The largest application for tantalum is in the electronics capacitor industry, totaling approximately 68 percent of global demand. Although tantalum consumption in the United States in 2009 was estimated to decrease by about 5 percent from the previous year, a large manufacturer of passive electronic components sees a very strong demand for tantalum caps in general, but in particular for the tantalum net capacitor.
By Dave Brown – Exclusive to Tantalum Investing News
The largest application for tantalum is in the electronics capacitor industry, totaling approximately 68 percent of global demand, as its high melting point, strength, ductility, reliability, resistance to corrosion and thermal conductivity make the metal an efficient, reliable and environmentally versatile component for capacitors. These tantalum capacitors are commonly found in such products as wireless devices, LCD monitors, DVD players, cell phones, personal computers, digital cameras, gaming platforms, telephone switch boards and computer networks because of unequaled capacity to store and release electrical charges.
Tantalum consumption in the United States in 2009 was estimated to decrease by about 5 percent from the previous year. The United States Geological Survey attributes this decrease primarily to financial market problems and the subsequent economic slowdown, which was expected to result in reduced tantalum material consumption and production.
The US Major Manufacturers
AVX (NYSE:AVX) is a worldwide manufacturer and supplier of a broad line of passive electronic components and connectors located in Myrtle Beach, South Carolina. The company also maintains research, manufacturing, and customer support facilities in 15 other countries around the world. It has been organized into three geographic regions: the Americas, Asia and Europe. The company has 3 segmented revenue streams: Passive Components, which includes the tantalum capacitor division; KED Resale division, consisting of ceramic capacitors and other electronic devices manufactured by Kyocera; and the Connectors segment consisting of automotive, telecom and memory connectors. The customers for AVX are multinational original equipment manufacturers and independent component distributors and electronic manufacturing service providers.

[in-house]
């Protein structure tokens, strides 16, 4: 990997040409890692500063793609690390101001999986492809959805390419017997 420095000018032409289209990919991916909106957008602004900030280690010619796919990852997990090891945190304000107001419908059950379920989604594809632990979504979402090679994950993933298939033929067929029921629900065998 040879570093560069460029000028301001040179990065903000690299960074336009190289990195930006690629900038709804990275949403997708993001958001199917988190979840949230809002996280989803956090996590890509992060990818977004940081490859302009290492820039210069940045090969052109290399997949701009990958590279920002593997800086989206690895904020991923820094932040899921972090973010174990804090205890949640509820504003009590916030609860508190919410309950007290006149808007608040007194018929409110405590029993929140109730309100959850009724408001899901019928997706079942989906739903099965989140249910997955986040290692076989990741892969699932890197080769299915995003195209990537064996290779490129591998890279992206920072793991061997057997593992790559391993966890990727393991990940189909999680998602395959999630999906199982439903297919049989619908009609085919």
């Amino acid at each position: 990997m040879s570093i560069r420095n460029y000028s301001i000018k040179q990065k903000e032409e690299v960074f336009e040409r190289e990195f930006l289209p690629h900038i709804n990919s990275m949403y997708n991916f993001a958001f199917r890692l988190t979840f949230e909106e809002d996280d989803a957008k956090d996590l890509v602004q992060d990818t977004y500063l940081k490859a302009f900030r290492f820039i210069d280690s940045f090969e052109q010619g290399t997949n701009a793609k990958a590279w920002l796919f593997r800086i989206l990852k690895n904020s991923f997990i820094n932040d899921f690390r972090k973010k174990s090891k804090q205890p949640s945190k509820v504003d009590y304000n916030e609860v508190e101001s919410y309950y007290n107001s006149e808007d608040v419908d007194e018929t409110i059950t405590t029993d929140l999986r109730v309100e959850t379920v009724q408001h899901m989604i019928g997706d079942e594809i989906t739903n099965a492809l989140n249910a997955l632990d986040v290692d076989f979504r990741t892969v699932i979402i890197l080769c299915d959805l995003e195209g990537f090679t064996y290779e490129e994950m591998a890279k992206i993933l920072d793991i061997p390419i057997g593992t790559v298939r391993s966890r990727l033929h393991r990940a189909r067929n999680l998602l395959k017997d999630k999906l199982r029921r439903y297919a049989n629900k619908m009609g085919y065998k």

KEMET Corporation (OTC:KEME) is a Greenville, South Carolina based company with manufacturing facilities located in the southeastern United States, China, Mexico and Portugal, and global distribution centers located in the United States, Europe, Hong Kong, Singapore and Mexico. The company does not segment revenue streams, however it produces capacitor technologies across tantalum, ceramic, aluminum (organic and electrolytic), film, and paper dielectrics. The company increased tantalum production and distribution in April of 2006 through the acquisition of the tantalum business of European manufacturer EPCOS AG.
Vishay (NYSE: VSH) is a large manufacturer of passive electronic components and discrete semiconductors based in Malvern, Pennsylvania. Vishay’s global footprint includes manufacturing plants in China and five other Asian countries, Europe, and the Americas, as well as sales offices worldwide. The components are used in virtually all types of electronic devices and equipment, in the automotive, industrial, computing, consumer, aerospace, telecommunications, military and medical markets. The company reports segmented revenue attributed to semiconductor or passive components, including the tantalum capacitor business. On September 15, 2008, Vishay acquired the wet tantalum capacitor business of KEMET Corporation. As a major global consumer of tantalum, the company reported a physical asset inventory of tantalum powder for 2009 with a book value of $32.6 M.
During a conference call earlier in February, Chief Executive Officer Dr. Gerald Paul offered support for tantalum producers, “We currently see a very strong demand for tantalum caps in general, but in particular for the tantalum net capacitor and also here for tantalum net capacitor we increased capacity.”
Vishay recently reported first quarter earnings, with Dr. Paul elaborating on results, “In the first quarter 2010, demand for both passive components and discrete semiconductors increased again substantially compared to the previous quarter. The order levels now exceed pre-crisis levels. Inventories in the supply chain are extremely low as manufacturing capacities have not yet caught up with demand. Our distributors reduced their inventories of our products by 6 percent quarter over quarter; the inventory turns at distribution were 5 percent for the first quarter. The sales increase quarter over quarter was limited by our constrained manufacturing capacities, especially for our discrete semiconductors.”